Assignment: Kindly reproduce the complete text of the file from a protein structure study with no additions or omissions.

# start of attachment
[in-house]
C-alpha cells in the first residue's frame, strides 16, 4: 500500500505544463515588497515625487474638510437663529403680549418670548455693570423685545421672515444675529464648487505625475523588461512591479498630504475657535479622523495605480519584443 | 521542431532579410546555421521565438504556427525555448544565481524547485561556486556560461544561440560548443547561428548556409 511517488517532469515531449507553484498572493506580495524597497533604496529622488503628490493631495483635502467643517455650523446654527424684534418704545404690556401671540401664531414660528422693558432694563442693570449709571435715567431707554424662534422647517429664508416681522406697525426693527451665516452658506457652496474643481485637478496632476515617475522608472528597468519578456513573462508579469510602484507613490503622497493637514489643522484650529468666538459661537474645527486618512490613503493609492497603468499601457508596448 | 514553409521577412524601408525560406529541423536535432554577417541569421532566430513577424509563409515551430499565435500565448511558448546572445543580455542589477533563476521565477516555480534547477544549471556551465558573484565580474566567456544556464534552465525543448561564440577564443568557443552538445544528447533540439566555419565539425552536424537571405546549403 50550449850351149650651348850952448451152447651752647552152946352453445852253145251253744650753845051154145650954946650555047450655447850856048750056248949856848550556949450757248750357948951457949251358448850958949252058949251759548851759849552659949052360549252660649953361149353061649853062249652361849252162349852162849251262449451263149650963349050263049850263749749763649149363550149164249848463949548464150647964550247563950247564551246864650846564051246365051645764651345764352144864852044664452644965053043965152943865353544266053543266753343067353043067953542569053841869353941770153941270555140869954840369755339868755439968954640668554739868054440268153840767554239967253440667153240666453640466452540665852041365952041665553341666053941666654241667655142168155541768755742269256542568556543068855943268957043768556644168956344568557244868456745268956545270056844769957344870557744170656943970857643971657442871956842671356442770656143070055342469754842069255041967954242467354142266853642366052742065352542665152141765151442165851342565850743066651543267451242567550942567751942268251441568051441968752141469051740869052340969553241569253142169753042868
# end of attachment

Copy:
[in-house]
C-alpha cells in the first residue's frame, strides 16, 4: 500500500505544463515588497515625487474638510437663529403680549418670548455693570423685545421672515444675529464648487505625475523588461512591479498630504475657535479622523495605480519584443 | 521542431532579410546555421521565438504556427525555448544565481524547485561556486556560461544561440560548443547561428548556409 511517488517532469515531449507553484498572493506580495524597497533604496529622488503628490493631495483635502467643517455650523446654527424684534418704545404690556401671540401664531414660528422693558432694563442693570449709571435715567431707554424662534422647517429664508416681522406697525426693527451665516452658506457652496474643481485637478496632476515617475522608472528597468519578456513573462508579469510602484507613490503622497493637514489643522484650529468666538459661537474645527486618512490613503493609492497603468499601457508596448 | 514553409521577412524601408525560406529541423536535432554577417541569421532566430513577424509563409515551430499565435500565448511558448546572445543580455542589477533563476521565477516555480534547477544549471556551465558573484565580474566567456544556464534552465525543448561564440577564443568557443552538445544528447533540439566555419565539425552536424537571405546549403 50550449850351149650651348850952448451152447651752647552152946352453445852253145251253744650753845051154145650954946650555047450655447850856048750056248949856848550556949450757248750357948951457949251358448850958949252058949251759548851759849552659949052360549252660649953361149353061649853062249652361849252162349852162849251262449451263149650963349050263049850263749749763649149363550149164249848463949548464150647964550247563950247564551246864650846564051246365051645764651345764352144864852044664452644965053043965152943865353544266053543266753343067353043067953542569053841869353941770153941270555140869954840369755339868755439968954640668554739868054440268153840767554239967253440667153240666453640466452540665852041365952041665553341666053941666654241667655142168155541768755742269256542568556543068855943268957043768556644168956344568557244868456745268956545270056844769957344870557744170656943970857643971657442871956842671356442770656143070055342469754842069255041967954242467354142266853642366052742065352542665152141765151442165851342565850743066651543267451242567550942567751942268251441568051441968752141469051740869052340969553241569253142169753042868